Seniors especially irked by the mechanical process, but most people agree it’s kind of pointless anyway.

Walking into most major convenience stores in Japan, and buying either cigarettes or alcohol will put you face-to-face with the ultimate in security to prevent minors from acquiring these forbidden fruits. It comes in the form of a touchscreen display on the register that prompts the customer to touch “OK” if they are indeed over the age of 20.

Failure to do so would end the transaction and touching “OK” would make the customer a “liar-liar” and their pants would thus become “on fire”…or so I’m told. Even if that doesn’t hold true, these buttons also have the magical ability to transfer legal liability away from the store in the event something is sold to a minor.

In other words, it’s pretty much okay for minors to buy tobacco and alcohol products as long as they go on record as lying to do so, and everyone is happy. Last year, we sent our greying 40-year-old reporter Mr. Sato undercover as one of those dang teenagers and discovered that it certainly was easy for “them” to buy tobacco.

▼ He listened to Twenty One Pilots for hours on end to get into character.

However, while this may be great news for juvenile delinquents and other naughty nellies alike, there is one segment of the population who are none to happy with the system: seniors.

Of course there’s the annoyance of constantly being asked confirm your age when you are clearly over 20. But more importantly, this automated age-verification system has become so commonplace that the purchase of a can of beer is usually accompanied by the clerk grunting and half-hardheartedly gesturing to the screen while hardly even glancing at the customer. It’s what columnist Masahiko Katsuya is calling a major lack of communication on the part of the store and a sign of the “hardening of society” on the whole.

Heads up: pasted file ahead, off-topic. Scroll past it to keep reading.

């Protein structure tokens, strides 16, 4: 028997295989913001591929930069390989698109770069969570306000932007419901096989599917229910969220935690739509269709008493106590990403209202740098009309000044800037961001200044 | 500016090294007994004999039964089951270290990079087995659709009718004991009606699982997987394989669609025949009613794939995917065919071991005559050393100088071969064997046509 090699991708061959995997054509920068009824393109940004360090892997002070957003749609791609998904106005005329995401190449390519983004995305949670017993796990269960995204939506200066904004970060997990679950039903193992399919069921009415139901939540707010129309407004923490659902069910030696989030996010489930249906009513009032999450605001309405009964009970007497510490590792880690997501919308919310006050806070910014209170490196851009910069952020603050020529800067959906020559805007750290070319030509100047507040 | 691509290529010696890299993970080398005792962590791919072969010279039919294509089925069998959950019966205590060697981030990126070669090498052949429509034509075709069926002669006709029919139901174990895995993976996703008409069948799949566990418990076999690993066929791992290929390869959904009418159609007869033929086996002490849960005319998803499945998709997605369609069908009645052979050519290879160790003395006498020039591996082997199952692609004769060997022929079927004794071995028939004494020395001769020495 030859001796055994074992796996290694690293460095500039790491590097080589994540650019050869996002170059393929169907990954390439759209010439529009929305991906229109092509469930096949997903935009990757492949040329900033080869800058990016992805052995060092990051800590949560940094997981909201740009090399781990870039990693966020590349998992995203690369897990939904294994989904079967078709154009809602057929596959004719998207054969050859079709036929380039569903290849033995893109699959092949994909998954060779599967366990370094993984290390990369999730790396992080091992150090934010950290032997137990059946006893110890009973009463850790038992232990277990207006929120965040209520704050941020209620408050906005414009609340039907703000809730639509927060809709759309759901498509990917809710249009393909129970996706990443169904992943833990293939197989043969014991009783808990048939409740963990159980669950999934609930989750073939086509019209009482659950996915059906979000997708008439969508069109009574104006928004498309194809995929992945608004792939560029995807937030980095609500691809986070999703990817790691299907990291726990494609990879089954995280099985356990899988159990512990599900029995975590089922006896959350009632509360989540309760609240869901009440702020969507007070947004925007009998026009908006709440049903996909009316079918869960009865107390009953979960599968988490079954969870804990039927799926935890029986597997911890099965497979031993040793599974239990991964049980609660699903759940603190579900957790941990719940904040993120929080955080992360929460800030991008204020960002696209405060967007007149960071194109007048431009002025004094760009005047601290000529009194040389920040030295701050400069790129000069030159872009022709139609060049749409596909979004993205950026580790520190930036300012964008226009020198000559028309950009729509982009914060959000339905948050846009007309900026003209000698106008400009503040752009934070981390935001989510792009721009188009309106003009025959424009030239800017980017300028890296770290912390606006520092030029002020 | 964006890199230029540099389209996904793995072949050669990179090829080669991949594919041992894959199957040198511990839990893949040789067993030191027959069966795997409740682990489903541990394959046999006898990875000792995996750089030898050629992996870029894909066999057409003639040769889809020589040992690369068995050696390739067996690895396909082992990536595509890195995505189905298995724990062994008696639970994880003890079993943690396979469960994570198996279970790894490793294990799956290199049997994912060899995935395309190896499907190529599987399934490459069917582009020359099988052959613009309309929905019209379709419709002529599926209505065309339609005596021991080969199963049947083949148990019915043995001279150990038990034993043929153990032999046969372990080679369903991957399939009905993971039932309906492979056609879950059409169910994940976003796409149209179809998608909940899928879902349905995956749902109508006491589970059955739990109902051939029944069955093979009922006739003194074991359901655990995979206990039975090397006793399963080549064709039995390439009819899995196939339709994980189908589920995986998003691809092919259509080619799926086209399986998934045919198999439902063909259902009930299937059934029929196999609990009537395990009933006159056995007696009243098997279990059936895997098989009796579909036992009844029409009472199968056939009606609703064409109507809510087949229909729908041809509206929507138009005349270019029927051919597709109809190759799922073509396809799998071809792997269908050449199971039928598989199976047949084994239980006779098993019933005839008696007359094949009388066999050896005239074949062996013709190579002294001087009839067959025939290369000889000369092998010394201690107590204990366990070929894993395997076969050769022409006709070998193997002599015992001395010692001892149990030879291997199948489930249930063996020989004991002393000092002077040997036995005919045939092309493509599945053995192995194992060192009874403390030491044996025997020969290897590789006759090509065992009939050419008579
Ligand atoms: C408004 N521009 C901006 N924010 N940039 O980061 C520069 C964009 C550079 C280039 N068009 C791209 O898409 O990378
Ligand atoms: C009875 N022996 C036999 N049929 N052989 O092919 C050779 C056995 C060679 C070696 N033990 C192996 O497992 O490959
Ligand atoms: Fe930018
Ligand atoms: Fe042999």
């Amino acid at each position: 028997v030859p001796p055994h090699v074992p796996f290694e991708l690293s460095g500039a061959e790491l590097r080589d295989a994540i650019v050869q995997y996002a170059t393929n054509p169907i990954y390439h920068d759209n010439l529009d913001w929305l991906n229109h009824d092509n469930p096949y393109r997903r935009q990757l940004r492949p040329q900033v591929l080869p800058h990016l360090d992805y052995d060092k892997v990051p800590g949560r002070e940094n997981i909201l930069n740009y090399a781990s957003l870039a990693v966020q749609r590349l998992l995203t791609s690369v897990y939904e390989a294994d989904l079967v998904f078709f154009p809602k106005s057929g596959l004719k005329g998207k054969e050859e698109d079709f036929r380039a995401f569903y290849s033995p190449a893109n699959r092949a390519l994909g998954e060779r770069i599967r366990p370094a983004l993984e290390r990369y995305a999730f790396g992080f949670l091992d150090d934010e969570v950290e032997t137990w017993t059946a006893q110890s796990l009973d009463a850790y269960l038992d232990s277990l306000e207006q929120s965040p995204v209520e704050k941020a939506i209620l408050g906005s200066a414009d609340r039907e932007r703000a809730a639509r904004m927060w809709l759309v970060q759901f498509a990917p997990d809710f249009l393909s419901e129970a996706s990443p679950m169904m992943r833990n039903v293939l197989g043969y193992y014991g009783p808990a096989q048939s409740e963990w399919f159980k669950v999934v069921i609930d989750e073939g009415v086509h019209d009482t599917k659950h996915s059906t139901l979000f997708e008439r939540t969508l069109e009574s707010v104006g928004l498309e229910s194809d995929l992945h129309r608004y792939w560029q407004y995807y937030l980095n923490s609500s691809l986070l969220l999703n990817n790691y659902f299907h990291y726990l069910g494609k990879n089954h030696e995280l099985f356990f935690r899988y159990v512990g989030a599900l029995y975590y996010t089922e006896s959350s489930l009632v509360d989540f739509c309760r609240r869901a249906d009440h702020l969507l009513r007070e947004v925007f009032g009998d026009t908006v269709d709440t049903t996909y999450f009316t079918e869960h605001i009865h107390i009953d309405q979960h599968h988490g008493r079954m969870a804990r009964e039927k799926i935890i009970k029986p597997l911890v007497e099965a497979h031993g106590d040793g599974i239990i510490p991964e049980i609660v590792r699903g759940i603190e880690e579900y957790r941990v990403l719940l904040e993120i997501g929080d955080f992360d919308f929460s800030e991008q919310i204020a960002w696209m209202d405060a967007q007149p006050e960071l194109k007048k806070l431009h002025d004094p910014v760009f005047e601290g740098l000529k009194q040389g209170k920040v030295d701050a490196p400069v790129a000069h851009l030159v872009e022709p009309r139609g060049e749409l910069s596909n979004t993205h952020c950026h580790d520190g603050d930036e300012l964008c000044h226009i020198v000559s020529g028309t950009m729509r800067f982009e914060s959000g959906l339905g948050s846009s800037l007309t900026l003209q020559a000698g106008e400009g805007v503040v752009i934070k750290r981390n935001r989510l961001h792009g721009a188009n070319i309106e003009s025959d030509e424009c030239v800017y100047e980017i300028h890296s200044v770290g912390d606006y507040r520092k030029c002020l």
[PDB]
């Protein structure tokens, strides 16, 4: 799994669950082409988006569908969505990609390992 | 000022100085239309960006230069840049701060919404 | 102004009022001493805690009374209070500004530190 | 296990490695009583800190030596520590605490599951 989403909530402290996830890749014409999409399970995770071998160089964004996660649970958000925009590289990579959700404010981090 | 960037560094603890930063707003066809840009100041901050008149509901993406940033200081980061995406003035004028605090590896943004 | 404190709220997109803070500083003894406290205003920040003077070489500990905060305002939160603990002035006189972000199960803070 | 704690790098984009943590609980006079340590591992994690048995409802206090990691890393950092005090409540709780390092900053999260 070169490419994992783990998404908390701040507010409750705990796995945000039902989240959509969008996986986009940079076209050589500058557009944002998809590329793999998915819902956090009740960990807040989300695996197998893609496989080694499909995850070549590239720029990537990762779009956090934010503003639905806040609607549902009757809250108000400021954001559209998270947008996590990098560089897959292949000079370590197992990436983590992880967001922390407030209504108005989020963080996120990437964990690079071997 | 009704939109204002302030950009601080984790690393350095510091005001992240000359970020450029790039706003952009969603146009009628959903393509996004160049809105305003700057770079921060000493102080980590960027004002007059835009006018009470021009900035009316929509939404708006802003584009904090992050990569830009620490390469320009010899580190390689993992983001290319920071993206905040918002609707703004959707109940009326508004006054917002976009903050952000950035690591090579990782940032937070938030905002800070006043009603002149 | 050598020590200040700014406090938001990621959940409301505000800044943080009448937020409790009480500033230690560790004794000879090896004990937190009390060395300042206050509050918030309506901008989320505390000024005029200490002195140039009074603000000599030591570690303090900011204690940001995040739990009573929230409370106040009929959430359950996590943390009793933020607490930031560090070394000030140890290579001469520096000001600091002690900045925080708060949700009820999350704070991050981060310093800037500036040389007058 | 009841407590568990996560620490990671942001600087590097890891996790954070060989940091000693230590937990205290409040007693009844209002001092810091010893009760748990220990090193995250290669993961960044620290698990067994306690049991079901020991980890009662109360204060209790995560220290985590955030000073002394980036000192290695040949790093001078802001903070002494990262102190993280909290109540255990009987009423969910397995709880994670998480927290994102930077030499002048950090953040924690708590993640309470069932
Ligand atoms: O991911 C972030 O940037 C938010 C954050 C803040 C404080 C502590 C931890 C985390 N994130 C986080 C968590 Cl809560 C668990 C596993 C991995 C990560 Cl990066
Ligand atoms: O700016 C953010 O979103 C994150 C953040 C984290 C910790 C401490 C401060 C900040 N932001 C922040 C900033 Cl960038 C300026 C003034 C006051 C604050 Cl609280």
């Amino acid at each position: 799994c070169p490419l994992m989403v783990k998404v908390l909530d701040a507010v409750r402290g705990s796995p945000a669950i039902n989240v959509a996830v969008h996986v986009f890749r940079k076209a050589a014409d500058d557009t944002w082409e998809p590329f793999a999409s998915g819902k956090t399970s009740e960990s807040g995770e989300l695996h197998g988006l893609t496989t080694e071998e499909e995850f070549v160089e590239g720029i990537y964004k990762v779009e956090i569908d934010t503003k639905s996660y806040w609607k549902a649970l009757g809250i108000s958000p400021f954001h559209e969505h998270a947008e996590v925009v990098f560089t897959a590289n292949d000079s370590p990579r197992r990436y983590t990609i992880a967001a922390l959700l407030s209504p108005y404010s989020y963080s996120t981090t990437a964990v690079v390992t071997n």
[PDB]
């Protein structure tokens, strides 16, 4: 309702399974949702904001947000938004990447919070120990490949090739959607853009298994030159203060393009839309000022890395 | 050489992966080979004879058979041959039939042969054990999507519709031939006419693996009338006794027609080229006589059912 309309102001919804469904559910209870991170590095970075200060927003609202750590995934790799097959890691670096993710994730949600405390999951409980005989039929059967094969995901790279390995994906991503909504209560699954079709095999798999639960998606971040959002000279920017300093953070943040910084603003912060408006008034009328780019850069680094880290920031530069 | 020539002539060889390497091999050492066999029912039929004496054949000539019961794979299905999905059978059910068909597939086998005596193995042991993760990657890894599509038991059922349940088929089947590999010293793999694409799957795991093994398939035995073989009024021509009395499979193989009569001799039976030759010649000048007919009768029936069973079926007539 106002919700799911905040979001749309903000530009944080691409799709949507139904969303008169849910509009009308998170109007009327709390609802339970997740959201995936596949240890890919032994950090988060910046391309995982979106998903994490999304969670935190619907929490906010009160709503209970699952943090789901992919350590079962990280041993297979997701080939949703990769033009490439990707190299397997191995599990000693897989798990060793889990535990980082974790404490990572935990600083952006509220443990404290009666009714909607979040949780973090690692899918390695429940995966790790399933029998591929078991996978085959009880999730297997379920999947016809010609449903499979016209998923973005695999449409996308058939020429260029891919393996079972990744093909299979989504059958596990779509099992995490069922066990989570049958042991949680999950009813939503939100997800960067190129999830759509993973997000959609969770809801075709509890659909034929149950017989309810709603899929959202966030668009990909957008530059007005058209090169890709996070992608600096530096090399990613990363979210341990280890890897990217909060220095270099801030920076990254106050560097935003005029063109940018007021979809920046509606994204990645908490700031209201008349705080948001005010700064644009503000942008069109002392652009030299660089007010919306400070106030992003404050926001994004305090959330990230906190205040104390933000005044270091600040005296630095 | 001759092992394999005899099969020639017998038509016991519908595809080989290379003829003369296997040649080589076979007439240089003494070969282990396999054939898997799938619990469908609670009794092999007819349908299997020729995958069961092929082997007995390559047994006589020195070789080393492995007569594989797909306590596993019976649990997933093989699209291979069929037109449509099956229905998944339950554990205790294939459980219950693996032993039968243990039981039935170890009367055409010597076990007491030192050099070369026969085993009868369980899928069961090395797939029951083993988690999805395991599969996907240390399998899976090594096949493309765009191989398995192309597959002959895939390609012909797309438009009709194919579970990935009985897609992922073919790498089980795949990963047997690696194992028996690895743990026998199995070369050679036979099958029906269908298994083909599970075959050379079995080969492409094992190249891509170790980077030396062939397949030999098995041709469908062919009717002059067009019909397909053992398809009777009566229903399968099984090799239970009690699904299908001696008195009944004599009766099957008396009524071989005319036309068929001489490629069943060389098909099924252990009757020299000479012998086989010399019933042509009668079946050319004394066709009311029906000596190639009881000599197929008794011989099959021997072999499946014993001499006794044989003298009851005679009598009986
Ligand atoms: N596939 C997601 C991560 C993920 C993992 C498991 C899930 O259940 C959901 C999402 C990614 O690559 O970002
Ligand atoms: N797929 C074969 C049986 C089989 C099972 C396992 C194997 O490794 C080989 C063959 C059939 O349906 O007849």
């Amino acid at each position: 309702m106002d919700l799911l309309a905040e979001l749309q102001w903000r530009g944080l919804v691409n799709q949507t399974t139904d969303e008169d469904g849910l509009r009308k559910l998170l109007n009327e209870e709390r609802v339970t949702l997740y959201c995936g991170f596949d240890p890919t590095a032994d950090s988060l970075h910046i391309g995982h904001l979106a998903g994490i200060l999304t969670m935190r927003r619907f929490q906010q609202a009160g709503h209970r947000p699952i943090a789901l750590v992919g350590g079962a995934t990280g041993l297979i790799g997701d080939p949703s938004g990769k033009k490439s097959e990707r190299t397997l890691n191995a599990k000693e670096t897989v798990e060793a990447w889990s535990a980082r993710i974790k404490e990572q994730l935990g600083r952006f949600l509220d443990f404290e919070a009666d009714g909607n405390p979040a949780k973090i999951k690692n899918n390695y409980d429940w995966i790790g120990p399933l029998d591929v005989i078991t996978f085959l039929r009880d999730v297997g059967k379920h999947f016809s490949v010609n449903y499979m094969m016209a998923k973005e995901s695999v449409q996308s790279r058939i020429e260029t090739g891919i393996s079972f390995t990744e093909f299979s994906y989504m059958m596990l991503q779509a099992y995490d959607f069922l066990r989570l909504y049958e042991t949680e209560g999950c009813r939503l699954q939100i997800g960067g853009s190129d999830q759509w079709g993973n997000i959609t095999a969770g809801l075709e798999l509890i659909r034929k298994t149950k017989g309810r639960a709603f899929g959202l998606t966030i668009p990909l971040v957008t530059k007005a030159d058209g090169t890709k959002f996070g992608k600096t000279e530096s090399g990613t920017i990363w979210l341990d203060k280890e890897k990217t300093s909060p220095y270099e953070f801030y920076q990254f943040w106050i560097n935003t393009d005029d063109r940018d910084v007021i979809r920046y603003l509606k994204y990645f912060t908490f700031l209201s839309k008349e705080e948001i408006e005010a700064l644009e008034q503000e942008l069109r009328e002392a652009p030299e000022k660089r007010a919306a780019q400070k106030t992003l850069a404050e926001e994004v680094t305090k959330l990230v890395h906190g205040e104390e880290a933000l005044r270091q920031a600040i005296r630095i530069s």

After the topic was raised by media in Japan, comments from those old enough to never be mistaken for a teenager have ranged from mild amusement to irritation.

“I usually snap at the clerk, ‘Is it possible for someone underage to be bald and have wrinkles?!'”
“I tell them, ‘I look THAT young? Thank you!'”
“It’s really annoying but I just want to get my beer and get out of there so I play along.”

Meanwhile, younger netizens stood up for the touchscreen system or at the very least felt it was a non-issue.

“If they hate the touch screen so much, then they should just buy their alcohol and cigarettes at a supermarket.”
“It’s better this way so they don’t discriminate against anyone.”
“These annoyed old people are still going to be annoyed if they’re verbally asked their age.”
“It always looks like I’m about to enter an adult website when that screen pops up.”
“I’m so conditioned to it, I reach for it even when I’m just buying snacks.”

Sadly for the older generation, this dehumanization of convenience stores is only beginning. The major chains have all stated their intentions to operate without cashiers in the very near future to save costs.

▼ Sadly, this would give our writers one less person to harass.

The stage is already being set. Investments are being made in microchips cheap enough that they can be placed in stores’ items for automatic ringing up and payment. Also, as a young commenter pointed out, this age verification button seems to have the convenient side effect of further reducing human interaction and thereby conditioning us so that the friendly clerk will not be as missed when the time comes.

But while it appears inevitable, the fact that the elderly are now a huge chunk of the Japanese population means their purchasing power cannot be ignored. As the comments also mentioned, if they don’t like the way convenience stores are handling customer service, their money going elsewhere will speak louder than their words ever will. Luckily, with supermarkets and vending machines there are no shortages of places to buy liquor and smokes in Japan.

Source: News Post Seven, Itai News
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